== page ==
Colleges looking to compete for students have added new fields like cybersecurity, political campaign management, and even beer fermentation. (That last one seems a bit indulgent, given how many college students pursue rigorous self-study programs in malt beverages with no promise of academic credit at all.)
Perhaps it shouldn’t surprise you, then, that a Japanese man has earned the first-ever master’s degree in Ninja Studies after two years studying the history, traditions, and fighting techniques of Japan’s legendary stealthy soldiers at Mei University’s International Ninja Research Center.
Ninjas date back as far as the 12th century, but reached their zenith during the Sengoku period from 1467-1615. This was a chaotic era, with a series of weak emperors nominally pretending to rule the country but various daimyo, or samurai warlords, fighting for real power. The ninja hired themselves out as stealth soldiers and mercenaries to the daimyo, especially for operations forbidden by the code of honor.
Naturally, that got us to wondering (because we clearly don’t get out enough), what sort of taxes did those ninjas pay?
A quick visit with Mr. Google reveals that taxes in feudal Japan were based on rice. In fact, taxpayers delivered their share at every level of government in the form of grain, and much of Japan’s transportation infrastructure developed specifically to get those taxes delivered. Typically, farmers paid about 40% of their crop in taxes, regardless of the price at the time (which created its own problems in times of inflation). Villages paid tax as a unit, with the head of the village deciding how much each individual farmer paid. Naturally, some villages went the extra mile to pay less. They plied visiting tax assessors with alcohol and showered them with gifts for lighter loads. Farmers even faced a planning choice similar to today’s decision between traditional IRAs and 401(k)s (that let you take your tax break today) or Roth accounts (that let you save it until you take your money out). They could choose to be assessed annually (kemi). Or they could choose every five years (jomen), which meant less time dealing with crooked tax collectors, at the risk of crop failures leaving them short.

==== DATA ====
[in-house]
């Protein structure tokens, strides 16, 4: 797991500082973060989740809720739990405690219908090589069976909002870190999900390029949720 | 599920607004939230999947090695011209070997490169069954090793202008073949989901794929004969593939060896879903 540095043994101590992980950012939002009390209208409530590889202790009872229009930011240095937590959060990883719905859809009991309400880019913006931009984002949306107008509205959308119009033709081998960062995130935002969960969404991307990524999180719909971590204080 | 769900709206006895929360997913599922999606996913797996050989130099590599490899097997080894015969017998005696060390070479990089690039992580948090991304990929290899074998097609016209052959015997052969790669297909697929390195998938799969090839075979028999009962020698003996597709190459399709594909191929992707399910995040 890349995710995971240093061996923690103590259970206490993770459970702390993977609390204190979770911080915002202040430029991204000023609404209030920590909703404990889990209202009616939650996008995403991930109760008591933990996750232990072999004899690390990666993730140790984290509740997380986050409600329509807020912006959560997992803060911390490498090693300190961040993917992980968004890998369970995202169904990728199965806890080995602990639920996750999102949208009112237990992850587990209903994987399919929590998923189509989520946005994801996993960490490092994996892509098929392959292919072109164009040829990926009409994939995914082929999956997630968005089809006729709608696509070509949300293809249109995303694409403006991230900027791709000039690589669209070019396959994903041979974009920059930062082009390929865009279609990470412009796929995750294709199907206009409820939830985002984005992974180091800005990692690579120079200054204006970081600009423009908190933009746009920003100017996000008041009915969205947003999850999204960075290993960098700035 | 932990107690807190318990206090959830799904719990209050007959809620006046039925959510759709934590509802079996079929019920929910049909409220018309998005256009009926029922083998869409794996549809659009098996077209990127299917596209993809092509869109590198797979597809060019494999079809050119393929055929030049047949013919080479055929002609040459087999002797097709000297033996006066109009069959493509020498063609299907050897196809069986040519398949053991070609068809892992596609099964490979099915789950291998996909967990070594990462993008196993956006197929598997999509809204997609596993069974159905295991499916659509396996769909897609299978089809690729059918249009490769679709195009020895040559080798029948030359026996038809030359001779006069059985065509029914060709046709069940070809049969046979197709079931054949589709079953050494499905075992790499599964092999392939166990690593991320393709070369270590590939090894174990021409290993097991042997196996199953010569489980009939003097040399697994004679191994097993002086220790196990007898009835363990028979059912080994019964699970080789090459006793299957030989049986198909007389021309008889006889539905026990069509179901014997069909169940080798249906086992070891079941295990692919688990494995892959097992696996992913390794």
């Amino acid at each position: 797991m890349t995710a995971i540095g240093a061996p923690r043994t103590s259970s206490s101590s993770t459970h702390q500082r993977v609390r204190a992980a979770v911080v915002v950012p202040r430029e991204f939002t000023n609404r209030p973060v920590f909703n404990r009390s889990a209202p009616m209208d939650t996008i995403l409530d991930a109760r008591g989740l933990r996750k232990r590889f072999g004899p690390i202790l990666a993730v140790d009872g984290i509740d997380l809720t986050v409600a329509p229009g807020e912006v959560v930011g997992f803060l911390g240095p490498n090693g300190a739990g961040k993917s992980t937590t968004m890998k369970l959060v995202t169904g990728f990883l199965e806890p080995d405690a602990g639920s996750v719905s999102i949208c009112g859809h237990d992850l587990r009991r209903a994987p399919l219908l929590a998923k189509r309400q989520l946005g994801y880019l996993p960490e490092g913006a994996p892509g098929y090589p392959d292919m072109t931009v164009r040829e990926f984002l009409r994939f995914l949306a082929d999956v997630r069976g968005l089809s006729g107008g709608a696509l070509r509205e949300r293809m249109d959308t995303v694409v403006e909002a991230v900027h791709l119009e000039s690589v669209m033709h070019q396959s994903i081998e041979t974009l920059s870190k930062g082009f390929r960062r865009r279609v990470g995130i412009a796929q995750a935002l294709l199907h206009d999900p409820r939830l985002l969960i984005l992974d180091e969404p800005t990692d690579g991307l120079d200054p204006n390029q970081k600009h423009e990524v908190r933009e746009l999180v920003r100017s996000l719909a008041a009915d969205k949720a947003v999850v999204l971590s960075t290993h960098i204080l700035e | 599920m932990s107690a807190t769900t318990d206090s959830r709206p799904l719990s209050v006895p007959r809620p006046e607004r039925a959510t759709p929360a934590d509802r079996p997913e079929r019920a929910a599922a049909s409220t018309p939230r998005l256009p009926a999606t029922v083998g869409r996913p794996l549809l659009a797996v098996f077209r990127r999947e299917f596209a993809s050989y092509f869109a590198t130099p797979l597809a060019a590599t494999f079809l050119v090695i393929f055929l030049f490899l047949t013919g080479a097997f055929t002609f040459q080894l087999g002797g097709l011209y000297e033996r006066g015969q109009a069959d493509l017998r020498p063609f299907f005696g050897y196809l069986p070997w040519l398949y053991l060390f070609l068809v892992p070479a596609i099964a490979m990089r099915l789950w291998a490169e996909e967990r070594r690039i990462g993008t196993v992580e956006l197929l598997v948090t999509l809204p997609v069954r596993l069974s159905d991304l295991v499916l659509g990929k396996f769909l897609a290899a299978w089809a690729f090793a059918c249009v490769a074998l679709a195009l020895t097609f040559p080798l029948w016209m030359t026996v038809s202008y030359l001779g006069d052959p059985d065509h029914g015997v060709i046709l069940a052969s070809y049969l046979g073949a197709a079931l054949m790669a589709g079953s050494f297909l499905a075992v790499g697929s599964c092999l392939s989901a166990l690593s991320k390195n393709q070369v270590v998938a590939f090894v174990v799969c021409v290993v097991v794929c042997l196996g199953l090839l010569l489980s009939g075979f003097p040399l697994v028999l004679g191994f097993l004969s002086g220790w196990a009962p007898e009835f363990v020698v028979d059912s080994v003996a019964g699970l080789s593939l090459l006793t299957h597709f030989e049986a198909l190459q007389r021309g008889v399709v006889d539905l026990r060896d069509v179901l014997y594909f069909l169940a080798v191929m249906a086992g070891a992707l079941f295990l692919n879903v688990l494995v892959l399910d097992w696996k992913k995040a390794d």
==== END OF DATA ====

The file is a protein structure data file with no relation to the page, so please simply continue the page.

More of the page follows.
Actual ninjas were farmers themselves, typically born into ninja families and trained from childhood. As they grew older and more experienced, they hired themselves out to daimyo. It’s likely they paid no tax on the income from the spying, the sabotage (mainly arson), and the assassinations they carried out.
As we’ve seen, taxes in Sengoku and Edo Japan weren’t based on earned income. And even if there had been such levies, the ninjas’ paymasters were the same lords who were responsible for collecting rice-based taxes from everyone else.
Today the ninja live on mainly in myth. There’s no evidence they ever dressed in the all-black garb you see them wearing in popular depictions — they dressed like ordinary peasants to blend in with everyone else.
If they really could make themselves invisible or walk on water, those secrets are lost to us. (And really, if you could make yourself invisible, wouldn’t it be worth paying a little extra tax to get away with it?)
But the ninja tradition lives on in a surprising corner of the world, and that’s tax planning. One professional association for tax-planning professionals even urges graduates of its flagship “Green Light Academy” program to style themselves as “tax ninjas” to attract clients. (That’s us.) So let us put our skills to work for you, and see how much grain we can save!
Paul Dion, CPA, is a certified public accountant and president of Paul Dion CPA, Millbury, Mass.